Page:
Minnesota Duluth hockey players Kyle Osterberg (from left) Jared Thomas and Nick Wolff react in the locker room after losing 3-2 to Denver in the 2017 NCAA national championship game at the United Center in Chicago. Thomas and Wolff returned to the Bulldogs in 2017-18 to help the program win its second NCAA championship at Xcel Energy Center in St. Paul. Wolff also helped lead UMD to back-to-back titles in 2018-19 in Buffalo, New York. Like Thomas and Wolff, the Bulldogs who are returning in 2021-22 hope to use what they learned from the 2021 Frozen Four loss to Massachusetts in order to win the UMD program a fourth NCAA title in program history. (Clint Austin / File / caustin@duluthnews.com)

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That team — which featured eight future NHLers and likely still counting — beat North Dakota in dramatic fashion at Target Center for the program’s first NCHC Frozen Faceoff championship and then topped both Ohio State and Boston University 3-2 in overtime to reach the Frozen Four.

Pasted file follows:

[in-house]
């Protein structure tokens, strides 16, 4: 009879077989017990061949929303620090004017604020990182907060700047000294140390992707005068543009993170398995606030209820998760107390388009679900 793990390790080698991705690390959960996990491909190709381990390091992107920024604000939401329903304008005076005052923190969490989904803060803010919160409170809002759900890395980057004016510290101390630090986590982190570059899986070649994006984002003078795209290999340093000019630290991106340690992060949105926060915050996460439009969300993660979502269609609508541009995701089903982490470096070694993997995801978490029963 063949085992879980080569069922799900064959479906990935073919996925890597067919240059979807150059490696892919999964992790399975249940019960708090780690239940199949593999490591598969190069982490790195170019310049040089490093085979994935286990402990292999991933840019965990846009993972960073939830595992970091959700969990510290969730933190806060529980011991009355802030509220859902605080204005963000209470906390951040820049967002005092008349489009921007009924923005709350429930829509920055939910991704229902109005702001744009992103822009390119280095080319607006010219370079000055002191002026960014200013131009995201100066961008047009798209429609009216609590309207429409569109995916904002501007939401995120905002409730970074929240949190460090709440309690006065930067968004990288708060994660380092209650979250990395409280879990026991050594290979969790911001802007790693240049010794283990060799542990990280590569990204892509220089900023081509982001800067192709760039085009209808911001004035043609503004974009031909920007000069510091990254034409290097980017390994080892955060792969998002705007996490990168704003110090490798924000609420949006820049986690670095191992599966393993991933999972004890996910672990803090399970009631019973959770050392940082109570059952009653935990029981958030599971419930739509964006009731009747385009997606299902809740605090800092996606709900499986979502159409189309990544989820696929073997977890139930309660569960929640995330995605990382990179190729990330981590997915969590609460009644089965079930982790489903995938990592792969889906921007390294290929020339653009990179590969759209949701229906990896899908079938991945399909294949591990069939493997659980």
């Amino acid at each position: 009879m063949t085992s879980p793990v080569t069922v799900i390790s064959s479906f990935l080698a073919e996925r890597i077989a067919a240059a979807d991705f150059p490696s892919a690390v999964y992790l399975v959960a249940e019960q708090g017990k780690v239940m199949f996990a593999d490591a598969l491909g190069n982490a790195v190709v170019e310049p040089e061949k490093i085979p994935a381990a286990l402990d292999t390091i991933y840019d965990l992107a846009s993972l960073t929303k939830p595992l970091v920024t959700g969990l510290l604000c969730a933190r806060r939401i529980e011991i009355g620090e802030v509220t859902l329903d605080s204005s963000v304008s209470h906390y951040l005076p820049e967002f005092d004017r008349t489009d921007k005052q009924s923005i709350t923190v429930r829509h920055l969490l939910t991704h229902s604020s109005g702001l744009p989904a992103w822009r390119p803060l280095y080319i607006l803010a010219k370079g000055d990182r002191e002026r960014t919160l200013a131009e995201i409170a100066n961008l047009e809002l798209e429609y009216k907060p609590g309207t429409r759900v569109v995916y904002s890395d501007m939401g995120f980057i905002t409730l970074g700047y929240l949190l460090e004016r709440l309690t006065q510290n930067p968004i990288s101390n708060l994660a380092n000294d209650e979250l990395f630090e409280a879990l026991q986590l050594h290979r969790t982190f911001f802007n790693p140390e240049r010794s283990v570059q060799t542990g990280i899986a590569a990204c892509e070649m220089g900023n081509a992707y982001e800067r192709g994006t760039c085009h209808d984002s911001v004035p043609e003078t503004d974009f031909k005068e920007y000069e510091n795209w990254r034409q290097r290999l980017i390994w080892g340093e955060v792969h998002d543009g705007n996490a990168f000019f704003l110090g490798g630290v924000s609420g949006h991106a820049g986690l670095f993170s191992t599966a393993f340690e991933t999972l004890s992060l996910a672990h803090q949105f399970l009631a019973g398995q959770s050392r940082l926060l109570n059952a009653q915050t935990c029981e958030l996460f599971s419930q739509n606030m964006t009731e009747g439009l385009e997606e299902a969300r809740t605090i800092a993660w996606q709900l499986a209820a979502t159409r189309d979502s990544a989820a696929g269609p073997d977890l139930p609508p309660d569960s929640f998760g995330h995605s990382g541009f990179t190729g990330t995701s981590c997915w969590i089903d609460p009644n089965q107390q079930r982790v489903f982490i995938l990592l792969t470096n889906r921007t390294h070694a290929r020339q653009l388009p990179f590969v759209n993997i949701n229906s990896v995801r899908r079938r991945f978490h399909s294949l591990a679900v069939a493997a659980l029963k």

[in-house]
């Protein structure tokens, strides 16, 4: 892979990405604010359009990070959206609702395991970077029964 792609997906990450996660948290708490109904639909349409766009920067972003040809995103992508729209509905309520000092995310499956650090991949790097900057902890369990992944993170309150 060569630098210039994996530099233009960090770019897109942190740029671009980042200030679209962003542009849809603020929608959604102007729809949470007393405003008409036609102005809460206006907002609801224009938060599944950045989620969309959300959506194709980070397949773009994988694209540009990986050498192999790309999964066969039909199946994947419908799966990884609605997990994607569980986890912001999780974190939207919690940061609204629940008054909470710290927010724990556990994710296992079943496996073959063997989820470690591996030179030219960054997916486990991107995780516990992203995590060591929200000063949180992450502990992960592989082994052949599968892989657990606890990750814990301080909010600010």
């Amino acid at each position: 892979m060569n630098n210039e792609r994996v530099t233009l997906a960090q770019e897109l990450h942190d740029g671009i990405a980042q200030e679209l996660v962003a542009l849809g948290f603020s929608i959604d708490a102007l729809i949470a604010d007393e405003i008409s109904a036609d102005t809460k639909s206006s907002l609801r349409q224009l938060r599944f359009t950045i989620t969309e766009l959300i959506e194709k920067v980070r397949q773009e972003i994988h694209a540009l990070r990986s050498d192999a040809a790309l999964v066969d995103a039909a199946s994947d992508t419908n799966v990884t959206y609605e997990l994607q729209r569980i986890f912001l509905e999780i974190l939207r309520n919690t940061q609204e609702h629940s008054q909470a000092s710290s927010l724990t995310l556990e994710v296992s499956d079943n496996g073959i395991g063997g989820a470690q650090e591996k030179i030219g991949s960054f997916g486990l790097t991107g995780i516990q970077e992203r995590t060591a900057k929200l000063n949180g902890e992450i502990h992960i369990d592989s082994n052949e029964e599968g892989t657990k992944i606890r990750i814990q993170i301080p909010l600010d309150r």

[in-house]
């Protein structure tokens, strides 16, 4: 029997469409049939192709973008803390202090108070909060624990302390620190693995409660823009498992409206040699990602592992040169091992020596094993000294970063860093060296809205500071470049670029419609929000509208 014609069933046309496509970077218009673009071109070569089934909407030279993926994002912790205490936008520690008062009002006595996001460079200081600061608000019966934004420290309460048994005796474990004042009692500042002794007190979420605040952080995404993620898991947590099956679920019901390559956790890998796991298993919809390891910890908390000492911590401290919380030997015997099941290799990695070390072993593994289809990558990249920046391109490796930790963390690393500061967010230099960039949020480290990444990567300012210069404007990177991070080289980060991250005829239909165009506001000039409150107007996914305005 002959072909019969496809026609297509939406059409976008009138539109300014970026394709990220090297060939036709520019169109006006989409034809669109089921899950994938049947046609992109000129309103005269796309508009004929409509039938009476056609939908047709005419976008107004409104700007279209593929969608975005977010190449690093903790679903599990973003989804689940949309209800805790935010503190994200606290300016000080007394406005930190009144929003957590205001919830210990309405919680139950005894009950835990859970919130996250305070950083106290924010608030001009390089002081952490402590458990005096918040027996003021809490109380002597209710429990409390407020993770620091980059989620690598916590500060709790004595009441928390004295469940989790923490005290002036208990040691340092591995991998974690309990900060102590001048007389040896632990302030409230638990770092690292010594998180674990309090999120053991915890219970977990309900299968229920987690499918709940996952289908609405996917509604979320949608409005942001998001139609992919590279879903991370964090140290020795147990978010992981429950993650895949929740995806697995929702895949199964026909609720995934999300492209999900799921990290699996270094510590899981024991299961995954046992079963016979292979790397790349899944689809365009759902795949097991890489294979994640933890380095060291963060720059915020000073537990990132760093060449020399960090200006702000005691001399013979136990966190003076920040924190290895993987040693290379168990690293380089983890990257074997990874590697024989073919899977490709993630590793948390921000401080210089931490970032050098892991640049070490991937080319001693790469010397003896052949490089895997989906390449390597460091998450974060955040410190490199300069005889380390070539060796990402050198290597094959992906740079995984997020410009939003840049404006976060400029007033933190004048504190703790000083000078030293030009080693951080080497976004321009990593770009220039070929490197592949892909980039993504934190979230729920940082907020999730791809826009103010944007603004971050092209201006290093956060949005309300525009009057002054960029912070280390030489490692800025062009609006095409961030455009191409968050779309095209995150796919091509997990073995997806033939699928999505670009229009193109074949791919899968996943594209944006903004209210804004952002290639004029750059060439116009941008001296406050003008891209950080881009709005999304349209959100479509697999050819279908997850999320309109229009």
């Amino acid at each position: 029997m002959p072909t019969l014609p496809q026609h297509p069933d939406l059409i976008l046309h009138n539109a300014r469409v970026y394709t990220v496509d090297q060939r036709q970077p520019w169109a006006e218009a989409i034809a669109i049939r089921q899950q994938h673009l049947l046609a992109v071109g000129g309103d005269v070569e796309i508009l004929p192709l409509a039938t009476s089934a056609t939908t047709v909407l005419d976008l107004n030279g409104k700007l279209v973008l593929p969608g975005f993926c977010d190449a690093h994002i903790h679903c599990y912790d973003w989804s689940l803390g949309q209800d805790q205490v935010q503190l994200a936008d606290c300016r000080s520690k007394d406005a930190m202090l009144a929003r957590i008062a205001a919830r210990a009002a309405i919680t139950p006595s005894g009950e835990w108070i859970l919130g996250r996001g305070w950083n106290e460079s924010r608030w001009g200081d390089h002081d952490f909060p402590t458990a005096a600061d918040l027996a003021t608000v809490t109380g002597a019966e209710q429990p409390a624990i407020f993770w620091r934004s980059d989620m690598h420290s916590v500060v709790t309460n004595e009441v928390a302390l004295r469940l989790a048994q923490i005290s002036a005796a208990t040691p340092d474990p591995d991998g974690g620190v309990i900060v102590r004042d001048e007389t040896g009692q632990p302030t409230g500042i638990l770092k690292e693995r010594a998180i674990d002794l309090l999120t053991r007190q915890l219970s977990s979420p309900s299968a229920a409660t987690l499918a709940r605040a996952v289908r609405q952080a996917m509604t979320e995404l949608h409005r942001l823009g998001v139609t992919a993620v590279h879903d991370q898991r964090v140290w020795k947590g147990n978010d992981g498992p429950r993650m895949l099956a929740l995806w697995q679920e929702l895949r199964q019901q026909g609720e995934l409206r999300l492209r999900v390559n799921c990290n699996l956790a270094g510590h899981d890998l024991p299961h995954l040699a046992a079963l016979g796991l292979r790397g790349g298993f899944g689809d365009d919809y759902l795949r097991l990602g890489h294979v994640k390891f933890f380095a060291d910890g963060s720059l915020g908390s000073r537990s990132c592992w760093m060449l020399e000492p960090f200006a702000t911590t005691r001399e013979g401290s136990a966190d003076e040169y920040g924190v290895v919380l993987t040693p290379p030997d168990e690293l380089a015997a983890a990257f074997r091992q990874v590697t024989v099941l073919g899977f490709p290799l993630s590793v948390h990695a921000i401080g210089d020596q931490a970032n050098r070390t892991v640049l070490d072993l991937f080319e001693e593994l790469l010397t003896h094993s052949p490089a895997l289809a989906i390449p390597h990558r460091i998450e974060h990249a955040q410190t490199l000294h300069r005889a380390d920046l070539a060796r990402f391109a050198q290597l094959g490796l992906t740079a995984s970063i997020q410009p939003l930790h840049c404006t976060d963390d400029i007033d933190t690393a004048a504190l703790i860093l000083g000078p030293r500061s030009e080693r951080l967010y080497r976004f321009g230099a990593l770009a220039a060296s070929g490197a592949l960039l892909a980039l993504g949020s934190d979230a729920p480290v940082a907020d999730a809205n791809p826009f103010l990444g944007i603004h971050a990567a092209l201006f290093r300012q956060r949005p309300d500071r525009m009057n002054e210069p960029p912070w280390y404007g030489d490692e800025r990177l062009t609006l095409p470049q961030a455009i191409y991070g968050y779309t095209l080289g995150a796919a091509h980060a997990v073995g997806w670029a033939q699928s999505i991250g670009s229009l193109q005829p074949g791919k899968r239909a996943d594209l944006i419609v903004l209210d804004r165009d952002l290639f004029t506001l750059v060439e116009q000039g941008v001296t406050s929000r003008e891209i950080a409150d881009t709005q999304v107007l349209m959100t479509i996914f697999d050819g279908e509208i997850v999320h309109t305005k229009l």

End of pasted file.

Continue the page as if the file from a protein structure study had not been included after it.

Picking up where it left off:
Future Los Angeles Kings star Alex Iafallo scored with 26.6 seconds left in regulation to get the Bulldogs past Harvard 2-1 and into the national championship game, where Jarid Lukosevicius registered a second-period hat trick that UMD could not overcome.

The very next season, 16 from the 2016-17 Bulldogs went on to win a national championship in St. Paul, Minnesota, and the year after that, nine became two-time national champions in Buffalo, New York.